Georgio’s impetuous behavior is balanced in Tony’s mind by his passion for her. Their wedding may be a barrel of laughs, but her brother, Solal (Louis Garrel), and sister-in-law, Babeth (Isild Le Besco), can’t disguise their suspicions. Maïwenn keeps us off-balance by then flashing ahead to the rehabilitation hospital, situated on a beautiful lake, where she endures the daily ritual of intense physical therapy and trying to overcome a tendency to feel sorry for herself. The flashbacks return to critical points in the marriage – including the first discovery of infidelity and birth of their son, Simbad – where one, or both, of them could have acknowledged what we’ve known for more than an hour and bailed out of it. As one character shrewdly points out, “You leave people for the same reason that attracted you in the first place.” Georgio can be a real dick, but we like Cassel too much to want to see an early exit. Tony’s descent into depression and addiction to pharmaceuticals is difficult to watch, but the flash-forwards suggest she’ll turn out OK. Maybe not, though, if she continues to succumb to Georgio’s charms. There are times when Maïwenn (Polisse) appears to be channeling John Cassevetes, and other confrontational artists, and the French concept of amour fou begins to wears you down. By the end of My King, however, we know Tony and Georgio as well as we’ve known any movie couple. The actors are that good. The challenge is to stick with them long enough to forge a relationship of our own with these occasionally very disagreeable people. The package adds an outtakes/blooper reel; deleted scenes; and a short film, directed by Maïwenn, “I’m an actrice.”

The People vs. Fritz Bauer: Blu-ray
Almost a half-century after his death, German judge and prosecutor Fritz Bauer has become something of a celebrity. Lars Kraume’s The People vs. Fritz Bauer is the third dramatized account in three years of how the Stuttgart-born Jew fought the East and West German judicial bureaucracies – at the time, largely populated with former Nazis — to bring war criminals to justice and make the citizenry aware of the scope of the Shoah. His work has also been chronicled in recent documentaries. Why now? Beyond the 50th anniversary of the 1963 Frankfurt Auschwitz trials, which Bauer (Burghart Klaussner) helped initiate, it probably has something to do with the now common knowledge that the he risked prosecution, himself, for being homosexual. Although he was arrested in 1933, as a member of the anti-Nazi Social Democratic Party, and sent to Heuberg concentration camp, his stay there could have been much longer if it were known that he was gay. Two years later, after Bauer was released, he emigrated to Denmark and then, in 1943, moved to Sweden after the former was occupied by German troops. Bauer returned to Germany in 1949, as the postwar Federal Republic was being established, and once more entered civil service in the justice system. When, in the mid-1950s, he became District Attorney of Hessen, his efforts to prosecute former SS officials and camp guards intensified. It put him in direct conflict with some of the same government officials in a position to protect such individuals, including Adolf Eichmann. In The People vs. Fritz Bauer, we’re shown how his staff’s inability – or unwillingness – to locate known war criminals – weighed on him. He knew that government officials had evidence of his dalliances with young men, while on vacation in Denmark, and were willing to use it to discredit him if he put too much pressure on them. They also hoped he would admit to attempting suicide, when he was found unconscious in his bathtub by his chauffeur. “I have a pistol,” Bauer argues. “If I want to kill myself, there won’t be any rumors.”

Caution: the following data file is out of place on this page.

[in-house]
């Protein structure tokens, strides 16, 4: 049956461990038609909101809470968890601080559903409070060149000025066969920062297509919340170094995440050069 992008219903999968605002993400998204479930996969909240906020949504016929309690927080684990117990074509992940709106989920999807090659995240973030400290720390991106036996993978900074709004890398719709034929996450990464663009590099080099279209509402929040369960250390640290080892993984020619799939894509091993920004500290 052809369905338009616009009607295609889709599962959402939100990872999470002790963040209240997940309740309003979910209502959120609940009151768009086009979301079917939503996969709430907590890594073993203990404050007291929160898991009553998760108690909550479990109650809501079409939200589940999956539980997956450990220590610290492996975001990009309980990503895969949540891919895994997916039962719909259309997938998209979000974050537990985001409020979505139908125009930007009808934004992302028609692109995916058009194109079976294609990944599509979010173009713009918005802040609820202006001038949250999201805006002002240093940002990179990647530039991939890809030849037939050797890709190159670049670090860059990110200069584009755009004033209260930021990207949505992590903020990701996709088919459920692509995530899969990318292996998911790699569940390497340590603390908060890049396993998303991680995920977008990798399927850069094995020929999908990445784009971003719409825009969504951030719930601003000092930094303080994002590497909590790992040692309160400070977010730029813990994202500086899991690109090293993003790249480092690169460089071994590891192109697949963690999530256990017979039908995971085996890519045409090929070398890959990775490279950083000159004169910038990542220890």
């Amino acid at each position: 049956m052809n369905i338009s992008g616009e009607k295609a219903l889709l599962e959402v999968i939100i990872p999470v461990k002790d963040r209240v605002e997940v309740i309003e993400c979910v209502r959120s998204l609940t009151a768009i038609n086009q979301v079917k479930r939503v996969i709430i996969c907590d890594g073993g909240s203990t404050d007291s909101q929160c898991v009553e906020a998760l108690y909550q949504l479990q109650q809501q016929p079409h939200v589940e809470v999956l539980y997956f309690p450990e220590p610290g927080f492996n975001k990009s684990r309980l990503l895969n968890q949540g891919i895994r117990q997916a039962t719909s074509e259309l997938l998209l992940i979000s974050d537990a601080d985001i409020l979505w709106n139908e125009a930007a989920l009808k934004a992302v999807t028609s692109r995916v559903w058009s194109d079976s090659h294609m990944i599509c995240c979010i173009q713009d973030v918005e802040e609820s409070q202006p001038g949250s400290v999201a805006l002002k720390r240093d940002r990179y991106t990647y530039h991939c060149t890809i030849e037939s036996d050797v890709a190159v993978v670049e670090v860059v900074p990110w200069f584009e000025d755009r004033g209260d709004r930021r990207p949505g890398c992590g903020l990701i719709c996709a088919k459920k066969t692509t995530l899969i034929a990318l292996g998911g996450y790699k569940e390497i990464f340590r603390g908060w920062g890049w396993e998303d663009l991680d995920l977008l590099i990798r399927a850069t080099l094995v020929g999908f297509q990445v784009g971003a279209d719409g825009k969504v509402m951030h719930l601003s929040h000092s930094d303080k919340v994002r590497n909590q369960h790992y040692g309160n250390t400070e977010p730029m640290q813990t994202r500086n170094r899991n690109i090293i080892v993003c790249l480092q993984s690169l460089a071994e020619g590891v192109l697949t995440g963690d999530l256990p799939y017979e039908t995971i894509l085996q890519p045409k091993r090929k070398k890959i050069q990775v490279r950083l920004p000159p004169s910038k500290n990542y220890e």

It was about this time when he received a letter from a German man, living in Argentina, informing him that his daughter was dating Eichmann’s son. Capturing one of the architects of the Final Solution was Bauer’s goal, but he was afraid that his superiors in German intelligence, Interpol or the CIA would alert Eichmann ahead of any attempt to capture him, causing him to disappear, again. He also knew that Eichmann, if put on trial, would be able to blackmail ex-Nazis in positions of power in Konrad Adenauer’s government, thus jeopardizing judicial prosecution. Bauer decided to risk arrest on charges of treason by dealing directly with Israel’s Mossad, which demanded secondary evidence of Eichmann’s location before acting. (His contributions to the capture of Eichmann were kept under wraps for many years after his death, in 1968.) As exciting as the race for justice is, Kraume damages his story by inventing a composite character, Karl Angermann (Ronald Zehrfeld), in whom Bauer confides information on the Eichmann letter. The younger, married attorney is emerging from his own personal closet at a most inopportune time, ignoring sound advice from his mentor. (Apparently, wearing the same unusually patterned socks was an indicator of one’s homosexuality.) Because everything else in the movie is fact-based, it’s difficult not to fall for the dramatic conceit involving Angermann. Its clumsiness detracts from the rest of the story. If Bauer’s story is of interest to you, I suggest that you also check out Giulio Ricciarelli’s 2014 drama, Labyrinth of Lies, and the 2000 documentary Paragraph 175, in which historian Klaus Müller interviews survivors of the Nazi persecution of homosexuals.

Hickey